World War I: Vorpostenboot Nürnberg 1914
VP-Boat flotilla leaving a Dutch port during World War II
V-1605 Mosel under attack by Canadian (RCAF No.404 Squadron) aircraft off Lillesand, Norway, 15 October 1944.

Vorpostenboot (plural Vorpostenboote), also referred to as VP-Boats, flakships or outpost boats,[1][2] were German patrol boats which served during both World Wars. They were used around coastal areas and in coastal operations, and were tasked with – among other things – coastal patrol, ship escort, and naval combat.[1]

Warships were not available in sufficient numbers in the Imperial Navy and the Kriegsmarine to control the long coasts of the territories under German rule. For this reason, many different types of smaller craft were modified for use in combat. Most Vorpostenboote were pre-war fishing vessels, yachts or harbour craft.[3] Such vessels were ideal because they were plentiful, and were of simple and robust design, advantageous in rough waters. They were the German equivalent to the trawlers of the Royal Navy. There were several hundred Vorpostenboote active during each World War.[3]

Vorpostenboote typically carried one or two medium-calibre guns (e.g. 88 mm), many light automatic anti-air artillery pieces (20-40mm), and a varying number of machine guns.[1] For anti-submarine warfare they were also fitted with depth charges.[4] Crewed by sixty to seventy men,[5] most of whom were weapons personnel taken from the naval reserve, the Vorpostenboote became particularly feared by the Royal Navy for their firepower and efficiency in battle.[4] While Vorpostenboote were able to engage and defeat light naval forces – such as small motor gun boats – they were not powerful enough to effectively combat destroyers or larger warships.[3]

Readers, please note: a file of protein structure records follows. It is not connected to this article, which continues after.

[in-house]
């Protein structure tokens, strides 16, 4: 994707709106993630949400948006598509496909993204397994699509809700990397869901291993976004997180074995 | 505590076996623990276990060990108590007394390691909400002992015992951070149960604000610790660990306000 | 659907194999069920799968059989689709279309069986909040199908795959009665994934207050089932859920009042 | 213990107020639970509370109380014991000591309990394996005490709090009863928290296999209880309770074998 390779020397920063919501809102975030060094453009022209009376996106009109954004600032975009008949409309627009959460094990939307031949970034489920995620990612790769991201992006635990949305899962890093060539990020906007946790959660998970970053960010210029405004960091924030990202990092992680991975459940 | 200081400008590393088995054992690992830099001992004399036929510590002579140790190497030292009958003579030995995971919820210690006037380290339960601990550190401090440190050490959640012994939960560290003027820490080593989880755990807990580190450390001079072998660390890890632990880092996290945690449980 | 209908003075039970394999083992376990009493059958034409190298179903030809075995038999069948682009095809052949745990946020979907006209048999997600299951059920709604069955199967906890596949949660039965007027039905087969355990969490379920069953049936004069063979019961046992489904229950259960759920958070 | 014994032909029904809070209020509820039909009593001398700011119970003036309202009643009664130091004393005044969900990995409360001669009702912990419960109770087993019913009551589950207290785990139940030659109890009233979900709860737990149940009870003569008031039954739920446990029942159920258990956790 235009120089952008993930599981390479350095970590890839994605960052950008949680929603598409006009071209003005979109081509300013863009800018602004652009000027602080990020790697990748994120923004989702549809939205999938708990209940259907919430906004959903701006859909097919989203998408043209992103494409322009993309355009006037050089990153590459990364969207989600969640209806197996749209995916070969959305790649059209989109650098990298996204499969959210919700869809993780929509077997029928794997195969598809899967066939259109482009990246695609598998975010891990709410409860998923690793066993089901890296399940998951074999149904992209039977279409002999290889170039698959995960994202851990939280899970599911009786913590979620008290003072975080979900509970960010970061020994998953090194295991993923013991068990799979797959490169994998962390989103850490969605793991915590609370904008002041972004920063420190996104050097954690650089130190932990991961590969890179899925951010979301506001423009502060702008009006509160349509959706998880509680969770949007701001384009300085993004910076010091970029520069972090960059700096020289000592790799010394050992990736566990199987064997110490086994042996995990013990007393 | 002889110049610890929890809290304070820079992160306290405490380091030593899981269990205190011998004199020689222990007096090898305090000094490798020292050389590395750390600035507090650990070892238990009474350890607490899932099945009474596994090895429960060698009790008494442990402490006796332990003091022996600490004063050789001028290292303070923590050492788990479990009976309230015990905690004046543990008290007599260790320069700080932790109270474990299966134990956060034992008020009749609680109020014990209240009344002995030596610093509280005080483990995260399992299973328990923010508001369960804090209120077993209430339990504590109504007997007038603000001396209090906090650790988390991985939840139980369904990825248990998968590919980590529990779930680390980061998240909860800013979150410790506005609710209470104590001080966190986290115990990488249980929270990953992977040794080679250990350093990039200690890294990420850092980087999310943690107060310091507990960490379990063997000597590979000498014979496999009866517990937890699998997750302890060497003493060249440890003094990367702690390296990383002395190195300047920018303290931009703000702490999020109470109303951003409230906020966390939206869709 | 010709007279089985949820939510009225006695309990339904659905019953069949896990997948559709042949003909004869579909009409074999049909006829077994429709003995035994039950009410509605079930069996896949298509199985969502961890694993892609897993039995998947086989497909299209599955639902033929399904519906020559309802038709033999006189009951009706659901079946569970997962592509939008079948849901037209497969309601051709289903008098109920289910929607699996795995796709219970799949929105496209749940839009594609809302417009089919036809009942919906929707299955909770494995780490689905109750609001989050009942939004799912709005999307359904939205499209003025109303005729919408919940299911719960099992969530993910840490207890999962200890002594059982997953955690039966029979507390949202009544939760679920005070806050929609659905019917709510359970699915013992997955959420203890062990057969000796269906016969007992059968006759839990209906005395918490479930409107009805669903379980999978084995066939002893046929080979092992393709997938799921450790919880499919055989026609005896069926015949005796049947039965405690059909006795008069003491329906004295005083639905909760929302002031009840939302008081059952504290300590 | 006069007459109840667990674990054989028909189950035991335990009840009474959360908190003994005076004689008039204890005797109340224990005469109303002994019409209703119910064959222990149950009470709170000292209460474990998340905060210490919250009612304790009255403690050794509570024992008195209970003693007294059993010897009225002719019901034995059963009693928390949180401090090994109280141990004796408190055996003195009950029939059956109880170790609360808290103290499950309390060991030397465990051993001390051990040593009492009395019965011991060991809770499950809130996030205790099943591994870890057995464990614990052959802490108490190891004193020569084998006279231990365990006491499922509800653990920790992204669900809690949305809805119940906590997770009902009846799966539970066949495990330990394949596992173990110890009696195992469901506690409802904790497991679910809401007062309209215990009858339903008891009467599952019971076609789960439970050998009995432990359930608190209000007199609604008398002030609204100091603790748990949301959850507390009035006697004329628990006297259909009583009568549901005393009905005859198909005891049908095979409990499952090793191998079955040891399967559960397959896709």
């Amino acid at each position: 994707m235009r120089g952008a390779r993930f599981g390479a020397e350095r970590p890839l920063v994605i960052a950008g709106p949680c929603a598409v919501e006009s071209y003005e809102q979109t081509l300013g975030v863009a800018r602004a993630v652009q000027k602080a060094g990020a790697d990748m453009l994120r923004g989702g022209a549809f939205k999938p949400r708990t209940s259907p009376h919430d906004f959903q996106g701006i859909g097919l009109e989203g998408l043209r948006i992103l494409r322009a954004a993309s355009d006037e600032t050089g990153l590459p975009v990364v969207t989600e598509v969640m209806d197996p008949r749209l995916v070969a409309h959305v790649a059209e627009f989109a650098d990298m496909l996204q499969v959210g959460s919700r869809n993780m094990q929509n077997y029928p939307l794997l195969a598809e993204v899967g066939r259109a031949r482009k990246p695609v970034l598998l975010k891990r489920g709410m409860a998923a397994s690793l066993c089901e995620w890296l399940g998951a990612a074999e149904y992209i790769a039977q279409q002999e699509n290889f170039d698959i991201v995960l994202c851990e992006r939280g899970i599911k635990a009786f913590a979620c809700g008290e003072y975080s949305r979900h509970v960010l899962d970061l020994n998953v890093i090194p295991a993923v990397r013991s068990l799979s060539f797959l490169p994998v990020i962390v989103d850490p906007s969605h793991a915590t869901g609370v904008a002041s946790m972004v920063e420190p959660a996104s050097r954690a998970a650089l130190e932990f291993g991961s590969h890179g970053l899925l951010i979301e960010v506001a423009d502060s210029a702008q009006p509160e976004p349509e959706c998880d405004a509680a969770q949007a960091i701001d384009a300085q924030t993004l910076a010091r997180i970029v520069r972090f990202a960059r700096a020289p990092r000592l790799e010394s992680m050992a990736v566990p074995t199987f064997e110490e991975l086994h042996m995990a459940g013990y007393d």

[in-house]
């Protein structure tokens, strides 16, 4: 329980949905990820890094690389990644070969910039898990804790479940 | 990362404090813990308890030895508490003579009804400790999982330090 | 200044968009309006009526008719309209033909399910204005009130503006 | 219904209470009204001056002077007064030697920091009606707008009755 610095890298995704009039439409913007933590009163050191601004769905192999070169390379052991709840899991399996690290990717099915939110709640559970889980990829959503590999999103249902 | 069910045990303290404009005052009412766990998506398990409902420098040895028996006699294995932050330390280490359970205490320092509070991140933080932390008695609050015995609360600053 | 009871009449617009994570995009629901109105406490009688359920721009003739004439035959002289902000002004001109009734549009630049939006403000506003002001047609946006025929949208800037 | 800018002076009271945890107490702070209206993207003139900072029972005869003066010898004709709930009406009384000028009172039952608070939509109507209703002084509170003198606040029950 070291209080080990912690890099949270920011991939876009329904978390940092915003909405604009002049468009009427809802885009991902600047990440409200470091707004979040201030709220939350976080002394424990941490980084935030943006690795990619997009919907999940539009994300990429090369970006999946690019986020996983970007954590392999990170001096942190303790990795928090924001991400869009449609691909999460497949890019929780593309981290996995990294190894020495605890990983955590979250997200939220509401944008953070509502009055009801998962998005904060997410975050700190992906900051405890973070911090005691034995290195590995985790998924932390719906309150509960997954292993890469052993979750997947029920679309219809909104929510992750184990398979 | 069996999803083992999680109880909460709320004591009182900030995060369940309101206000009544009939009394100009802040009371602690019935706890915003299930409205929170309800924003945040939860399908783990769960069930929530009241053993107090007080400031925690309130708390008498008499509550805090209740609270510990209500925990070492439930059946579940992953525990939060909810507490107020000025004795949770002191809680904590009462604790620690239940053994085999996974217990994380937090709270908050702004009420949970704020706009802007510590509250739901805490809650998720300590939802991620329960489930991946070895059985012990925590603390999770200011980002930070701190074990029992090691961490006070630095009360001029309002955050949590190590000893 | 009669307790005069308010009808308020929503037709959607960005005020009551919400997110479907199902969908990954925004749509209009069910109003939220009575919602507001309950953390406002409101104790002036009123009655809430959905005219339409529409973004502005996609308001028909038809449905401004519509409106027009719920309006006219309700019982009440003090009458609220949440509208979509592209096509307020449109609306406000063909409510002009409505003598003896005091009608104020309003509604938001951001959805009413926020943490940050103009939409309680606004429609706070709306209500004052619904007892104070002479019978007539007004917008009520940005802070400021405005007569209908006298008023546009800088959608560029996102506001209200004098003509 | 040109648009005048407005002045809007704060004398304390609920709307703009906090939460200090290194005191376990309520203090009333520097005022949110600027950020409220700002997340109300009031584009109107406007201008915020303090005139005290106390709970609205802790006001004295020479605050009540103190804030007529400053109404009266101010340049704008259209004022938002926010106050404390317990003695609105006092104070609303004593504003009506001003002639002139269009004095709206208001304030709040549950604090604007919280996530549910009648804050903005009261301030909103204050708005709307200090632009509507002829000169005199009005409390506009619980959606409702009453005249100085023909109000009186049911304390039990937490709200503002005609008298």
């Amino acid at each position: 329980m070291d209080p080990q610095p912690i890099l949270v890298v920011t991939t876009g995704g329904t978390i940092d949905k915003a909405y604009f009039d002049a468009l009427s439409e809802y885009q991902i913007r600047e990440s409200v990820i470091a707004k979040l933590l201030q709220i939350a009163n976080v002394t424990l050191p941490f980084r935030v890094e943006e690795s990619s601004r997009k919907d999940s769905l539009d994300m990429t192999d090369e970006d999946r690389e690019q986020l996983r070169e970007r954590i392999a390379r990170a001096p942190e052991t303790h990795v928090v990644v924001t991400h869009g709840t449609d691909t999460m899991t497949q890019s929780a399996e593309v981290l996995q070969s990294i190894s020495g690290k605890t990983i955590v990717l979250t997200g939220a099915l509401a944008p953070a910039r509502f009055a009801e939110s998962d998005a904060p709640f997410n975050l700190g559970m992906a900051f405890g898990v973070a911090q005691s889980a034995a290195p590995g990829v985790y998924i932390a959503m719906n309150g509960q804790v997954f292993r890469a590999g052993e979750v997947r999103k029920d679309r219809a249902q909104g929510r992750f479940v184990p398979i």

Some Vorpostenboote (and submarine chasers) were given heavier AA guns and re-rated as Flakjaeger or Flakkorvetten, but the heaviest armed German AA batteries were converted old warships.[6]

During the Cold War, the German Navy planned to use Vorpostenboote as part of its wartime strategy, in squadrons 122 and 124 of the Navy.[clarification needed]

See alsoEdit


  1. ^ a b c Hart, p.233
  2. ^ Campbell, p.93
  3. ^ a b c "Kriegsmarine; Vorpostenboot". Retrieved 4 January 2008.
  4. ^ a b Hart, p.234
  5. ^ "Vorpostenboot; statistic". Retrieved 5 January 2008.
  6. ^ Gardiner and Brown p58


  • Derek Hart - Seas Aflame Robert Lenthart, 2005 ISBN 0-595-37983-4
  • John P. Campbell - Dieppe Revisited: A Documentary Investigation Routledge, 1993 ISBN 0-7146-3496-4
  • Robert Gardiner, David K. Brown - The Eclipse of the Big Gun : The Warship 1906-1945 Conway, 2004 ISBN 0-85177-953-0